# An indirect variable weights method to compute fuzzy comprehensive evaluation values

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## Abstract

Fuzzy variable weights comprehensive evaluation is investigated in the paper. Its necessity and principle are discussed. The complexity and weak effect of direct variable weights methods, which are the traditional ways, are illustrated. So the necessity of indirect variable weights methods is shown, which only need to determine a parameter *p*. To determine it, variable weights degrees are divided into ten grades based on the change quantity of evaluation value. Besides, factors affecting *p* are investigated. Through data analyses and computer simulations, some reference values of *p* for different variable weights degrees are given. Moreover, two fitting functions for *p* are also given. These studies derive a simple method to get a satisfactory variable weights evaluation value. Three examples are given to demonstrate indirect variable weights methods. Lastly, some relevant discussions are given.

## Keywords

Fuzzy comprehensive evaluation Variable weight Basic weight Variable weights degree## 1 Introduction

In the reality, we often need evaluate some things for decision makings. When the object is complicated, we often evaluate its some related and important factors or aspects firstly, called single-factor evaluation, and then synthesize the obtained values to get a total evaluation of the thing. This is comprehensive evaluation. When the evaluation has fuzzy characteristic, fuzzy comprehensive evaluation becomes a suitable evaluation method (Peng and Sun 2007; Hu 2014). Fuzzy comprehensive evaluation has been used in engineering and techniques extensively (Engin et al. 2004; Khan and Sadiq 2005; Jia et al. 2011; Li et al. 2015).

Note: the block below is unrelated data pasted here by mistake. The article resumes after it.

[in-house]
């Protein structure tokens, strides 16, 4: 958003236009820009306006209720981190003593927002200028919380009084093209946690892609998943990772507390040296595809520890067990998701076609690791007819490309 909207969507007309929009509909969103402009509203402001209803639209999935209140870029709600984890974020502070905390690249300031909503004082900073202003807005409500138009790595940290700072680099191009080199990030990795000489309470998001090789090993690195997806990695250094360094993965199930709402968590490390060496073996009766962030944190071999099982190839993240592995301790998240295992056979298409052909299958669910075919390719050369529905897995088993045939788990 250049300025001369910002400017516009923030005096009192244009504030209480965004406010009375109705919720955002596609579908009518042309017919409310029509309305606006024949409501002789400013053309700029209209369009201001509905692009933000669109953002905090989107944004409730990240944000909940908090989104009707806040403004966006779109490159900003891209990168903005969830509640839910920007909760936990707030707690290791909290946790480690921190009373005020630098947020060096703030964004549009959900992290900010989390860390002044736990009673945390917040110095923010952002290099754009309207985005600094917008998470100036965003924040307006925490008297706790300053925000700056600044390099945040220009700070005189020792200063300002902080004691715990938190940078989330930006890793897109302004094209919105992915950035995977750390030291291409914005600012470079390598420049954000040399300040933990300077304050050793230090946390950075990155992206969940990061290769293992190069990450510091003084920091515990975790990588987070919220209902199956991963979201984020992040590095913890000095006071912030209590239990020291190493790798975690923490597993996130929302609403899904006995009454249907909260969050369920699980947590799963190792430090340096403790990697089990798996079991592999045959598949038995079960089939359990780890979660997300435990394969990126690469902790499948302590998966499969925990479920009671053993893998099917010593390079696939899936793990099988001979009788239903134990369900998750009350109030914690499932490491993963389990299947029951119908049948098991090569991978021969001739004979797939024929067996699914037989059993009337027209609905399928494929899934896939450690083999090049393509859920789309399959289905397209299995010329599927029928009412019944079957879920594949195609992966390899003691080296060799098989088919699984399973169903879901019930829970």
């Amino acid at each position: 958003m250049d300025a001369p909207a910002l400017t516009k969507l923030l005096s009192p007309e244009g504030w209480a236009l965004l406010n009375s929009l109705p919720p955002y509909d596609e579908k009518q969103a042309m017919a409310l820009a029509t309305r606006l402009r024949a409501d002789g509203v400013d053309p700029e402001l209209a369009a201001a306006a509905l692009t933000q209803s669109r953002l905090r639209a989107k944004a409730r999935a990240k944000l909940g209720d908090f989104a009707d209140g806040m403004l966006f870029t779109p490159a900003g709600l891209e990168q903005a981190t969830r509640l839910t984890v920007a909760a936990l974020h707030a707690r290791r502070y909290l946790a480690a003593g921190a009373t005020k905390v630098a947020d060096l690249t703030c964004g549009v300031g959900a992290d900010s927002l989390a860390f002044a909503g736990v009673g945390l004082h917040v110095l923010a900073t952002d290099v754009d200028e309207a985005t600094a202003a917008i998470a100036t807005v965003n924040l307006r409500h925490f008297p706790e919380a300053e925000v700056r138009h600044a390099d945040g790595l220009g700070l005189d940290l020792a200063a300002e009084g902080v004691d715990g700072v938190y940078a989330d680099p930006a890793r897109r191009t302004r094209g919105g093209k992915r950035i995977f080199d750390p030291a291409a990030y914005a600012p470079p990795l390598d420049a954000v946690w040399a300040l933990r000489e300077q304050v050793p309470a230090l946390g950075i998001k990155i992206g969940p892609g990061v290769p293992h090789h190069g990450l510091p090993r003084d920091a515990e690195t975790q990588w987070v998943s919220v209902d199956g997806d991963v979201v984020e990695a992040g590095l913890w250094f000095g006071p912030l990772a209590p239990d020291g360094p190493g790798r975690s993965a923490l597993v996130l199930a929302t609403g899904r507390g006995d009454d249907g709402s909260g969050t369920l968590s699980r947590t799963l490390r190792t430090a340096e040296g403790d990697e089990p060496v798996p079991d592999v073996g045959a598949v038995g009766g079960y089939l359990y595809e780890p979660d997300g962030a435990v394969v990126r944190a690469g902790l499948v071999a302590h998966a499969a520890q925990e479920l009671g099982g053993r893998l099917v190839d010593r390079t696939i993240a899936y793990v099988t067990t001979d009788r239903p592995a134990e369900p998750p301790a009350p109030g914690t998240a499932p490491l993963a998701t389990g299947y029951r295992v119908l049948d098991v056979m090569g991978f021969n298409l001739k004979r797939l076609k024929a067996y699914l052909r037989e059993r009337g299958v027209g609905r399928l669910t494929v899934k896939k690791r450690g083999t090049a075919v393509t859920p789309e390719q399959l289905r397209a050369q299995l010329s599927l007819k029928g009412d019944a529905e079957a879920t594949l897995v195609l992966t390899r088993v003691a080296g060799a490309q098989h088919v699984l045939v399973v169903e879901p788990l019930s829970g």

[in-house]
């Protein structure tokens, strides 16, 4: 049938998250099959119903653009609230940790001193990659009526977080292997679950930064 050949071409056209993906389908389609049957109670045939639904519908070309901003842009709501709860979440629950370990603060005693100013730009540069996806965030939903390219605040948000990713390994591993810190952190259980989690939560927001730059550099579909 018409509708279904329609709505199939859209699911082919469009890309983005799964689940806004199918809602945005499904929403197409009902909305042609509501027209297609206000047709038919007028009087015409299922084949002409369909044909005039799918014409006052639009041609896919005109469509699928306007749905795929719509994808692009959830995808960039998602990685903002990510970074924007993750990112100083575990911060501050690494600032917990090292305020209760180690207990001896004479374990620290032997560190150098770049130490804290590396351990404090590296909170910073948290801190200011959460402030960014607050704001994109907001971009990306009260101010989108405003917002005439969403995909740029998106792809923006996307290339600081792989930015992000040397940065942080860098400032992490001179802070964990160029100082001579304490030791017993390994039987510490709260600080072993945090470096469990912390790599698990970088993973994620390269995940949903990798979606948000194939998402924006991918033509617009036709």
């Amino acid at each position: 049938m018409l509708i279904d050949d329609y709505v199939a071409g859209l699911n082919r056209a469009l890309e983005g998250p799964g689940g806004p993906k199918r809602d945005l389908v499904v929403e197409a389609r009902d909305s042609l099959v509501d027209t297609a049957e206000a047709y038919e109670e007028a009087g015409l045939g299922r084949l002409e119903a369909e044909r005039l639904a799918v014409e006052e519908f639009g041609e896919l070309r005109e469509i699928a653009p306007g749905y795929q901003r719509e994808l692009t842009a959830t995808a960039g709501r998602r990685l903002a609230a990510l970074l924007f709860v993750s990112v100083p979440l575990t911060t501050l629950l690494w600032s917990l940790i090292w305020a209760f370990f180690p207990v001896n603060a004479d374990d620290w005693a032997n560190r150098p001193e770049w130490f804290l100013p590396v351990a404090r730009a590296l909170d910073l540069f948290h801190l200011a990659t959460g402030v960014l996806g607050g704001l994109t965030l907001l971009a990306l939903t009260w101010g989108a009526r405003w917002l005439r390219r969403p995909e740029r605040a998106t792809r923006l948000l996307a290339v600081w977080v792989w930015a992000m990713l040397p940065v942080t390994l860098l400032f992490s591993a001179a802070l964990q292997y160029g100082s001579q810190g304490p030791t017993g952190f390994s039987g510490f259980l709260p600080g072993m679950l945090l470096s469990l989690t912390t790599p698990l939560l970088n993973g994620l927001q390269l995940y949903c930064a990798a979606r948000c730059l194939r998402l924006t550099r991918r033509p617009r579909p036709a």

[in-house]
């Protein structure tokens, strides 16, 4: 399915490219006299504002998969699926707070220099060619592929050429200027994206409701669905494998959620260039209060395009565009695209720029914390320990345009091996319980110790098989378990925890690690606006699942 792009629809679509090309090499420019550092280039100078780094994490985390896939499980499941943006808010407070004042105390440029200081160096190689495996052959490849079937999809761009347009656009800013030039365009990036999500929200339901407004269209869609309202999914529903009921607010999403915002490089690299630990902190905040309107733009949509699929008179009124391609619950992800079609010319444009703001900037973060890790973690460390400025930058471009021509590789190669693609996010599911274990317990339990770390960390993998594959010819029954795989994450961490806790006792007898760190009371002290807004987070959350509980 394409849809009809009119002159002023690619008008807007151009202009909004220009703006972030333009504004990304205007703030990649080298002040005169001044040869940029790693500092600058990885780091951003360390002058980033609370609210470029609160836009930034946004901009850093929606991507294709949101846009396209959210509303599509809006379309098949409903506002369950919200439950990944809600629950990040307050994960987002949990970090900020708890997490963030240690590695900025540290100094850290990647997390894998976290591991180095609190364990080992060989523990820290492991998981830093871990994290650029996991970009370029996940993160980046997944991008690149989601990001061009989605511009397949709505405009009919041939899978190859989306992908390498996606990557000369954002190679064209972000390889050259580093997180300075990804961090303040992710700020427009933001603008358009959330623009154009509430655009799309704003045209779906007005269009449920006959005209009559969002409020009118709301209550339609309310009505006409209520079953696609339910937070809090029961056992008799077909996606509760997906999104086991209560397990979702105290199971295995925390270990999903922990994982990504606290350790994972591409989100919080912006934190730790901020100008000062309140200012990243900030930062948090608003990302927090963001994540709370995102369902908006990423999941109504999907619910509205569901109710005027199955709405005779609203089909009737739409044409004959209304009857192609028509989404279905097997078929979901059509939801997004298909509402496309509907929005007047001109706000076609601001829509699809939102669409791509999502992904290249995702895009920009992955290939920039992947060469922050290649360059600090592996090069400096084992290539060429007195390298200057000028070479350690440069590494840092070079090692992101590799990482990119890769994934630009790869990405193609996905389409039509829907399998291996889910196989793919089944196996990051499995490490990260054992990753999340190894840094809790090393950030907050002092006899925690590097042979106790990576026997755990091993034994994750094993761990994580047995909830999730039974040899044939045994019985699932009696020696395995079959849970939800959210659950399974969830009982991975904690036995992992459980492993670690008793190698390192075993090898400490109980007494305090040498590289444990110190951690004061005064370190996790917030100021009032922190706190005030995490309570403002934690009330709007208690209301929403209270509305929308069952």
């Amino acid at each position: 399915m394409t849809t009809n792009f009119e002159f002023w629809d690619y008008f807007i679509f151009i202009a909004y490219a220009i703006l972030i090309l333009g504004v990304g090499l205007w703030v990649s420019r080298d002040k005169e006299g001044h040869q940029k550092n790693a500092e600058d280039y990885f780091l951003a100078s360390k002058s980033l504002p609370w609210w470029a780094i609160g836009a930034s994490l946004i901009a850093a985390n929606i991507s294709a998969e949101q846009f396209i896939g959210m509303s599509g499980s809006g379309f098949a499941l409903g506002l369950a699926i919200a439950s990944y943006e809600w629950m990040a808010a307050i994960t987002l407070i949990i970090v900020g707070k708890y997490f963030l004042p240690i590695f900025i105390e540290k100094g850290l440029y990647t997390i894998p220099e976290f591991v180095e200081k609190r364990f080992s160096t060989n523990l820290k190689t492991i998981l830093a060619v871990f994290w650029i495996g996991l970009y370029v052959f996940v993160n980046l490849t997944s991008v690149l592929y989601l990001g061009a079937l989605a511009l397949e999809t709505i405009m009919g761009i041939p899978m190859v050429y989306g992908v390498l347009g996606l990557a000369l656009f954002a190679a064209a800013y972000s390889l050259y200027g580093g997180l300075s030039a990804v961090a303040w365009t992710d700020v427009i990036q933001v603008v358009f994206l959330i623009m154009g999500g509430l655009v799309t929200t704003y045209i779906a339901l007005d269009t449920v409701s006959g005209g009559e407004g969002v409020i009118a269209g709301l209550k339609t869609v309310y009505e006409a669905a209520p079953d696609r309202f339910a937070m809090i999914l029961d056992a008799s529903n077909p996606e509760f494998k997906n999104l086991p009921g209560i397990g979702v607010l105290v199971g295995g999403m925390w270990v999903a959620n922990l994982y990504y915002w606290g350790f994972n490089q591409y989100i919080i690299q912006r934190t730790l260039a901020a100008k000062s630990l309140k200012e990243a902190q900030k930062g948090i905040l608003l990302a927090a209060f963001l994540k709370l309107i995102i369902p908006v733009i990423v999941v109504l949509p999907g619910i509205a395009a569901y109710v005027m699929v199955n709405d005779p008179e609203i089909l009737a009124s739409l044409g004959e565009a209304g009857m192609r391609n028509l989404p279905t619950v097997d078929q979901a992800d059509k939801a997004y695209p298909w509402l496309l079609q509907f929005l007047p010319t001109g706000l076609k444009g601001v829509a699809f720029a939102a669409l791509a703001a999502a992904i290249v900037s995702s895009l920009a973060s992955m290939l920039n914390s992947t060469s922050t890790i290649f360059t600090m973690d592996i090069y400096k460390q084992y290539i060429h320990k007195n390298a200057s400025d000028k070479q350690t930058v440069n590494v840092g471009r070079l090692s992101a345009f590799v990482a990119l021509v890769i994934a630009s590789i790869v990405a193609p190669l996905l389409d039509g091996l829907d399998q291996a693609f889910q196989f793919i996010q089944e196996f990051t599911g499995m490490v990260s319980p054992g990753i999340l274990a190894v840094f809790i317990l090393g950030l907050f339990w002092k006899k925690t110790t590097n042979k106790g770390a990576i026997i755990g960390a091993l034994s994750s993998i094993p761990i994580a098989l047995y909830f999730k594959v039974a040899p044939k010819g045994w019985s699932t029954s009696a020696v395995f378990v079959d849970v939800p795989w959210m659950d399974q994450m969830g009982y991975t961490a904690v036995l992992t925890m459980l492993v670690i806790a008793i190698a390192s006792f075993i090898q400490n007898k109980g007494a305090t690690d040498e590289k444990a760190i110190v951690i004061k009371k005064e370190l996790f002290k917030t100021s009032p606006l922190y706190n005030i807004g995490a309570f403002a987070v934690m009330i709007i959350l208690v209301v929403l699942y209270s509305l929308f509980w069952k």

As the existence of difference of importance among these factors, the weight indicating the importance of a factor is involved. However, in many real problems, those weak items (factors whose single-factor evaluation values are smaller, and strong items indicate factors whose values are greater) often play an important role in evaluations. So, we need emphasize them, i.e., give them great weights. But before evaluations, which factors are weaker is unknown, and different objects have different weak items. Thus, taking the way that each factor is given a fixed weight often leads to a poor total evaluation, even if each single-factor evaluation is reasonable. As there really are differences in importance among these factors generally, a practical method is giving the weight of each factor in general conditions or in the condition that all evaluation values are the same (assume that the weight is constant as long as all values are equal) firstly. Such a weight is called basic weight or constant weight (Li et al. 2004; Huang et al. 2005; Peng and Sun 2007; Hu 2014). Basic weight has a general meaning for a class of objects. It can be obtained by methods of AHP (Haq and Kannan 2006; Wang et al. 2012), etc. Although basic weight has a general meaning, poor total evaluations are still obtained by the above reasons. Thus, when to evaluate an object, we should adjust the weight properly or reasonably by all evaluation values, which is called variable weight, then use the changed weights and chosen evaluation function to get a better evaluation value of the thing. This is fuzzy variable weights comprehensive evaluation.